Our fellow player(s) and how they emotionally affect our characters is important. But engaging heir scene partner is not where improvisers struggle. One’s scene partner is actually active on stage – his/her presence doesn’t have to be imagined – so too often players give 100% of their attention on their partner and ignore physically engaging the environment.
Like the “We gotta…” and “That’s my…” initiation exercises, the “I was just…” drill helps connect emotion to active endowments.
Don’t be the improver who initiates a scene by running to center stage and delivering a premise.
Don’t be an improviser in a scene where two players stand shoulder-to-shoulder, cheating-out, and talking about something not in-the-moment.
Don’t be a point in the arch of a group game where improvisers stand in a semi-circle and discuss a topic.
See your environment. Endow. And have an emotional stake in the details.
That’s the core of Improv As Improv Does Best.
Feeling about active endowments. That’s Improv As Improv Does Best.
It ain’t easy. That balance between making up imagined details and committing to feeling about imagined details is tough to manage. Already we’re trying to see our world’s details instead of thinking up details, but we also have to care about those details in-the-moment.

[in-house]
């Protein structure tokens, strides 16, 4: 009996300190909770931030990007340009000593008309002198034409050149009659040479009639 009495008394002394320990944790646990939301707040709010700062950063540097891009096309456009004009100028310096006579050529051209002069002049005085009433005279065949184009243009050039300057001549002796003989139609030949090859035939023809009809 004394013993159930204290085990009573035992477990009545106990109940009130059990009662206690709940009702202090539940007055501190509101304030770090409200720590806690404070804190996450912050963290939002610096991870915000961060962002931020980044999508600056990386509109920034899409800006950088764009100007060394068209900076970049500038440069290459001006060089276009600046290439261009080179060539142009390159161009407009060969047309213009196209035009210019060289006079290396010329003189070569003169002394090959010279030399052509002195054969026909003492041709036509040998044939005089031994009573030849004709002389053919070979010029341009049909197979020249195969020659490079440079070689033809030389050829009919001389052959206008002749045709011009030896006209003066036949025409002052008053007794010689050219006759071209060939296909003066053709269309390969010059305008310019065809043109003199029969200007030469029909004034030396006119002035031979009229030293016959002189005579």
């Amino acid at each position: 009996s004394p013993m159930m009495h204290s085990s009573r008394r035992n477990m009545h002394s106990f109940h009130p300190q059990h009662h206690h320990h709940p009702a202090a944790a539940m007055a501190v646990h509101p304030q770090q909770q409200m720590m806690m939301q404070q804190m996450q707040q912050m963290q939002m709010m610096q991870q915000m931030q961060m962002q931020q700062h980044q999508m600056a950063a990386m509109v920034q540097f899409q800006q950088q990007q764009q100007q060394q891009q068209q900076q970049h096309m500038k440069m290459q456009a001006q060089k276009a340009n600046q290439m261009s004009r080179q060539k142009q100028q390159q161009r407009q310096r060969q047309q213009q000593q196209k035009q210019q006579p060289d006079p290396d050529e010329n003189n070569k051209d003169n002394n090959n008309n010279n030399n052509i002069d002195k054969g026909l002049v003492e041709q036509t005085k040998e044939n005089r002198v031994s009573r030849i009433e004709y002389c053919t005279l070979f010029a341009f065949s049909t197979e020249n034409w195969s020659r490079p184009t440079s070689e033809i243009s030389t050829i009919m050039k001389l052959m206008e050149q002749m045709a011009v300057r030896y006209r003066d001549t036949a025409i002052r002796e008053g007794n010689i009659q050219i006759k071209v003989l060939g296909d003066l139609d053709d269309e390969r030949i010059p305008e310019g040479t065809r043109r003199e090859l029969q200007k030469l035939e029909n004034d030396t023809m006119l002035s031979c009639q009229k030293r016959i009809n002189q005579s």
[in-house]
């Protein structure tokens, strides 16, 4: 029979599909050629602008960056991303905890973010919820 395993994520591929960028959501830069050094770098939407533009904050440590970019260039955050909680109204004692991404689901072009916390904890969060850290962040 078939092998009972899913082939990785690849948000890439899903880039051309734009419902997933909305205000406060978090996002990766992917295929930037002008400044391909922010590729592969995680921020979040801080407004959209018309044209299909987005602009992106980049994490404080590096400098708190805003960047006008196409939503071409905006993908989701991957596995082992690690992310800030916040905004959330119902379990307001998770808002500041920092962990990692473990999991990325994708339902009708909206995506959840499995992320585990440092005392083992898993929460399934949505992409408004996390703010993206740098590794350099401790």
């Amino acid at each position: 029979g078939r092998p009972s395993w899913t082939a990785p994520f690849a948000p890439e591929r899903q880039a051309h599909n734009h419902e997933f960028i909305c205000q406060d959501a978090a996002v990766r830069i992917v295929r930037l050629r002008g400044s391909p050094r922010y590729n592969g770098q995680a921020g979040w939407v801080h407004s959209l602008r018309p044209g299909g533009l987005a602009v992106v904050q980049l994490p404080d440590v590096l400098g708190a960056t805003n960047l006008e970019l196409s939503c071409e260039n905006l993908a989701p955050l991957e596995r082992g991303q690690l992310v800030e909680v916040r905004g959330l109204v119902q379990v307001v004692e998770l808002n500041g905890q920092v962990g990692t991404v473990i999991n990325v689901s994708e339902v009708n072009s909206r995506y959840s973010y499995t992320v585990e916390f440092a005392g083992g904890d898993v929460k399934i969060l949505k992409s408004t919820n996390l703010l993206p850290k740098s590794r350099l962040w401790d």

Like the “We gotta…” and “I was just…” initiation exercises, the “That’s my…” drill helps connect emotion to active endowments.
An improv stage can be anywhere. On it we can do anything.
You could be in a submarine on Mars raising talking chickens.
Often improvisers are good at labeling the moment.
But you need more than words; you have to be in the world.
This exercise focuses on attaching emotions to the scene’s active elements – what can be felt, seen or otherwise experienced on the stage – to foster reactions.
We want active emotions in our scenes, so we need active details to react to. If the doll your character is afraid of is actually on stage with you, then rather than just talking about how you’re afraid of dolls, you can actually act afraid because that doll is actively making you afraid in-the-moment. If you endow the object with additional details you can sharpen the trigger for your emotional reaction. That doll has an empty plasticine smile and way too many teeth for a baby and that’s what creeps you out. See what’s on stage. React to what’s on stage. Define what’s on stage through your emotional reactions. That’s active endowment.
On the flip side is when we talk about something in the past, in the future or off stage and talk in general, passive terms about our feelings toward that something. Don’t make the audience wish you were off stage.
If this Weakness is identified, the following posts may prove helpful in coaching to the Opportunity:
* Endowments exercises
* Endowment of Active Elements
* Active Endowments Exercise
* Emotional Reactions to Active Elements
* Personal Engagement Circle
* Scenic Engagement Circle
* Triggers and Caps
* See something; don’t just say something